In this paper, we present our reflections on whether minimal computing as a practice can extend beyond “computing done under some technological constraints” (Minimal Computing Working Group, 2021) to serving as a common ground between different digital humanities research and pedagogical dynamics between the so called Global North and South. We explore this question by commenting on our experience in developing and teaching a bilingual undergraduate course to students enrolled from both the University of Maryland, College Park in the United States and Universidad del Salvador in Buenos Aires, Argentina. The class has so far undergone two iterations (2020 - 2021) and has introduced students to global digital humanities, digital publishing and textual scholarship of bilingual Spanish and English texts, and presented minimal computing applied to Digital Scholarly Editions (DSEs) as a shared set of values including: use of open technologies, ownership of data and code, and reduction in computing infrastructure.
Scholarly Editing Through an Open and Global Lens
The debate over a “global digital humanities” resulted in a considerable shift in 2013 when the Global Outlook Digital Humanities (GO::DH) Special Interest Group of the Alliance for the Digital Humanities Organizations (ADHO) was founded. Nonetheless, despite the benefits that we could expect from a global digital humanities, it is crucial to remember that the concept of the “global” is complex and even contradictory, especially when related to technology in all its facets, including software architecture, infrastructure as hardware, and infrastructure as long-term preservation of software.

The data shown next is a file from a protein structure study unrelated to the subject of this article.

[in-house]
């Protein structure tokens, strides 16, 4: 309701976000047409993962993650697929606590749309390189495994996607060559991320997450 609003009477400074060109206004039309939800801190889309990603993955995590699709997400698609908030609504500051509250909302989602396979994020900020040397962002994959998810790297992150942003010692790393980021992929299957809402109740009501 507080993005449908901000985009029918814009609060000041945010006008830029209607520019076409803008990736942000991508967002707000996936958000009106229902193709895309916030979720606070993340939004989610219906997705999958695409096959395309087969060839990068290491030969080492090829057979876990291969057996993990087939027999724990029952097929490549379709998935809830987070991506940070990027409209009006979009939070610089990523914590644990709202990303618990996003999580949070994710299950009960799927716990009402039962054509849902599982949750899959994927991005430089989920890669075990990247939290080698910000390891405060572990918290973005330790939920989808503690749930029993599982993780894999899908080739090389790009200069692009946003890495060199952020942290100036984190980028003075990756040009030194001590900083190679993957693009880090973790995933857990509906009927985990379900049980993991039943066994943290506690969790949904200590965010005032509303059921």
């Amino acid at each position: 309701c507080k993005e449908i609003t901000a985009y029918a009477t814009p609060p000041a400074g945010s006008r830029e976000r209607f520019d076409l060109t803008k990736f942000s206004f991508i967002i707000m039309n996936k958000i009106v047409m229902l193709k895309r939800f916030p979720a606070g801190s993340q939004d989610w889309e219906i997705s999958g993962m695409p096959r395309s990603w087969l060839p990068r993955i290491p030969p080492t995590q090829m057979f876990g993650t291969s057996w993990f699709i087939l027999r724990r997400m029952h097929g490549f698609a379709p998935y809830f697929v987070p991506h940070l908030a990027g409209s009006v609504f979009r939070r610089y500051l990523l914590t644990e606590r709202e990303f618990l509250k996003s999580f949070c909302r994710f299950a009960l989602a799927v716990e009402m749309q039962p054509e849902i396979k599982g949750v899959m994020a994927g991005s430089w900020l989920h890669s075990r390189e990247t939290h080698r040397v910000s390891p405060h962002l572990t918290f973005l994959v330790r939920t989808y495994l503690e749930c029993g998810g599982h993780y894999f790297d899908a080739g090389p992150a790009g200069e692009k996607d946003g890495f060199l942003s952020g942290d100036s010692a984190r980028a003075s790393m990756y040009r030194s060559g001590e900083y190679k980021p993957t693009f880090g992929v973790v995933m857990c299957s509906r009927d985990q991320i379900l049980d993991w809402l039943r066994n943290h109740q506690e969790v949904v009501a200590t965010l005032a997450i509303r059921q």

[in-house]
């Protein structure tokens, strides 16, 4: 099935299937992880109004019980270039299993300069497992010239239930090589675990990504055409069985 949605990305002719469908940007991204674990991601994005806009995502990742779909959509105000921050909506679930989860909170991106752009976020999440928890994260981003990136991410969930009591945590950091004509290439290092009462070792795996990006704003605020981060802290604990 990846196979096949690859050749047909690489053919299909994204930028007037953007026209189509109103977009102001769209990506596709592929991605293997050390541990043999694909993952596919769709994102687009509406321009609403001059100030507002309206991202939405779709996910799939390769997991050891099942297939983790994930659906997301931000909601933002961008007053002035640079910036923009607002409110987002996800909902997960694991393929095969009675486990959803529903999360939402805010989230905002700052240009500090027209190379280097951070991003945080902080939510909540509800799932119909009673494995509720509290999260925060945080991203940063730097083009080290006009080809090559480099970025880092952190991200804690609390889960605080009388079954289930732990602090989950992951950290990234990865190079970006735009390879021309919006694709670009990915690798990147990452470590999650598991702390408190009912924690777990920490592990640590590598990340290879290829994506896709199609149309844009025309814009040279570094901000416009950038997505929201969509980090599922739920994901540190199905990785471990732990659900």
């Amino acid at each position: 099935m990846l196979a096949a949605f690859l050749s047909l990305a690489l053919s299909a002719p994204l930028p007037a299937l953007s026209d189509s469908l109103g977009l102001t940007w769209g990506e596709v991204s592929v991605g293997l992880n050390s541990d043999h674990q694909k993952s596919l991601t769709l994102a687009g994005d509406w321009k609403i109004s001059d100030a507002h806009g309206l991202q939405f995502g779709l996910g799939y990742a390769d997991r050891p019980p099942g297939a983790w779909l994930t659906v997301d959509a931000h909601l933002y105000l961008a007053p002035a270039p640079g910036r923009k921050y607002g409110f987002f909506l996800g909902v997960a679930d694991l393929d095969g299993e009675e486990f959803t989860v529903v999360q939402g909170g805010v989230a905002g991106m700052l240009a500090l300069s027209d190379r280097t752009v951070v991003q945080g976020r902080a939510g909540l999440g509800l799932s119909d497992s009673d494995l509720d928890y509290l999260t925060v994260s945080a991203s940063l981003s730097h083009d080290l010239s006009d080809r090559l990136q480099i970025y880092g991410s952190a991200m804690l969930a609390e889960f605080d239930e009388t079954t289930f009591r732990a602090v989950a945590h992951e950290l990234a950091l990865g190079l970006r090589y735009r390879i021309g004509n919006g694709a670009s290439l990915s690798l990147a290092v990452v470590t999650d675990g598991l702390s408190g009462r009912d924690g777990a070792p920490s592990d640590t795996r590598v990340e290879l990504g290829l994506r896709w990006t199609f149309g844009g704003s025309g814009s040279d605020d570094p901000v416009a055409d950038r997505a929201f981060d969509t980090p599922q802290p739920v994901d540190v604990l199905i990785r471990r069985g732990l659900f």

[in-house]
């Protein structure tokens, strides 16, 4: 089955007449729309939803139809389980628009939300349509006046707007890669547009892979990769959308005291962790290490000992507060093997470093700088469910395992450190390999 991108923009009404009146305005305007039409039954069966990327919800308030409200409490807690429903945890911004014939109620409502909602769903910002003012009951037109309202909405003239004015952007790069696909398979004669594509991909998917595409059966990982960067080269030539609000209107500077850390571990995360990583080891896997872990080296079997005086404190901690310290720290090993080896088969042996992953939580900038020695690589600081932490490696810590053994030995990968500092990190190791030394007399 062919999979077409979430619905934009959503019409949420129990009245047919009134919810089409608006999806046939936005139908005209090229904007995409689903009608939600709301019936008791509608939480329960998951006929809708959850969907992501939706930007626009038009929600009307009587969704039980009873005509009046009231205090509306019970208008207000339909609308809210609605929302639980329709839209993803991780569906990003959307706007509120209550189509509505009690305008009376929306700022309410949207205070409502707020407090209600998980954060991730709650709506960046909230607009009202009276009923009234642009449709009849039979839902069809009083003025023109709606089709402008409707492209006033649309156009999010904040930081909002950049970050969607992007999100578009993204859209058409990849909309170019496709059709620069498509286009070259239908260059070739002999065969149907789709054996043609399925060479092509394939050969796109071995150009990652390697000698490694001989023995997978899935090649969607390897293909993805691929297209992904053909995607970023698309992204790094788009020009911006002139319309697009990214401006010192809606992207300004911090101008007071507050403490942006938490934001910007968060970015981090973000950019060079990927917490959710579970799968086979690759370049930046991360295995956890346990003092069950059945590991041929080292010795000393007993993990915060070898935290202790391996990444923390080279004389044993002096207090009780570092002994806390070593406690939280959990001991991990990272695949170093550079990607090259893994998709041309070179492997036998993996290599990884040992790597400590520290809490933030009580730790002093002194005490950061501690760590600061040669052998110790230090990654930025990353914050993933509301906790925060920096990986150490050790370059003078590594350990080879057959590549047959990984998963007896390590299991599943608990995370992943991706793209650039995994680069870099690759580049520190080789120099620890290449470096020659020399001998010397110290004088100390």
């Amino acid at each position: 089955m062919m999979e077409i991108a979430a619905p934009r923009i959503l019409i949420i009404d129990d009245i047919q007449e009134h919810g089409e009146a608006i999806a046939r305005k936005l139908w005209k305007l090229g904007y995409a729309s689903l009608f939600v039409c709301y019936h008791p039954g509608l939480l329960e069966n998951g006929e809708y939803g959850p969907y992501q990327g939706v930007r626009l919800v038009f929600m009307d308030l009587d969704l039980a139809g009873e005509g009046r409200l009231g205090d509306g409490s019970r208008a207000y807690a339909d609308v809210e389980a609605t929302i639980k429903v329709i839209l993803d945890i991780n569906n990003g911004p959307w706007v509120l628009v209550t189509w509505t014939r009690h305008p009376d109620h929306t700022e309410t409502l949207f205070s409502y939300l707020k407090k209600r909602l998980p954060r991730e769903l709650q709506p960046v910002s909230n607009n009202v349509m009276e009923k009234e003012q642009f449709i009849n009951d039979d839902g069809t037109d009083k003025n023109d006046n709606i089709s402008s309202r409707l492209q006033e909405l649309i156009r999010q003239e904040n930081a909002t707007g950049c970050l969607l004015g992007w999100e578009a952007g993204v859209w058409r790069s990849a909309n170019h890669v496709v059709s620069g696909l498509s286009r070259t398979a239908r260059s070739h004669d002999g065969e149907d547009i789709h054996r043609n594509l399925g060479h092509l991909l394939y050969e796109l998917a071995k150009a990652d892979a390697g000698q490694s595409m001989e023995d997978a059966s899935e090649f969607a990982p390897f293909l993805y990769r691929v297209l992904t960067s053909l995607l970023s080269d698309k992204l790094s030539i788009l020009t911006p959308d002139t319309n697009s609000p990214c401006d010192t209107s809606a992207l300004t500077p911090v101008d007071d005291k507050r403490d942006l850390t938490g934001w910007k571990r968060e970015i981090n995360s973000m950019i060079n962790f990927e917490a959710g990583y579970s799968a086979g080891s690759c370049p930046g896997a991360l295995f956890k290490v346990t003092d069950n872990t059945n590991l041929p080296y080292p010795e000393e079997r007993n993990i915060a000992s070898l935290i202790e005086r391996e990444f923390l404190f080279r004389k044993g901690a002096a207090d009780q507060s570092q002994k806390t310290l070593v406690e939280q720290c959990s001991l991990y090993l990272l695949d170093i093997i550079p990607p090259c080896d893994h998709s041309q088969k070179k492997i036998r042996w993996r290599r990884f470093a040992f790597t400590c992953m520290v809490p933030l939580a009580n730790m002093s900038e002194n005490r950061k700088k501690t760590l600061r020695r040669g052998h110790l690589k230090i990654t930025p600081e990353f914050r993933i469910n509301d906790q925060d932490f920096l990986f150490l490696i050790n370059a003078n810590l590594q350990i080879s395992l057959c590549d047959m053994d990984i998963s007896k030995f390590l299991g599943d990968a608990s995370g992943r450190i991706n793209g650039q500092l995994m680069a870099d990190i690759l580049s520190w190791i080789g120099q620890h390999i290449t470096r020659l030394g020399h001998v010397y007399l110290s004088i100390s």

While not all textual scholars might rely on the same definition for DSEs, they recognize their features and uses (Sahle, 2016). Free, open standards such as the ones developed by the Text Encoding Initiative (TEI), along with eXtensible Markup Language (XML) technologies, such as eXtensible Stylesheet Language Transformations (XSLT) and XQuery, and dedicated software have characterized the digital editing field. The scholarly editions themselves, however, haven’t always been successful as open products of research. While it is common practice to make TEI data publicly available, the debate over how DSEs need to be structured to be truly “open” is still ongoing and best practices have yet to be established. DSEs require substantial infrastructure and advanced technical skills, while diverse needs, capacities, priorities, languages, and academic traditions may require different features at a global scale. With that in mind, how can DSEs become global? How can DSEs be minimal?
We propose minimal computing as a shared set of values such as the use of open technologies, ownership of data and code, and reduction in computing infrastructure. A minimal computing approach can moreover contribute to strengthening the bonds between the digital humanities community to open source software and hardware (OSSH) or other grassroots innovation movements that in many different regions, like Latin America or Africa, have been leading or co-creating open science projects inside academia (Arancio, 2021). In developing our syllabus, we focused on the following question: Could minimal computing provide a set of shared principles and technologies to empower students and scholars to work autonomously on and have more control over the future of their own projects? We further considered: What if minimal computing extended beyond “computing done under some technological constraints” by standing at the core of a global Digital Humanities commons, overcoming notions such as center and periphery, North and South? and more broadly: Could minimal computing serve as a common ground for Northern and Southern digital humanists?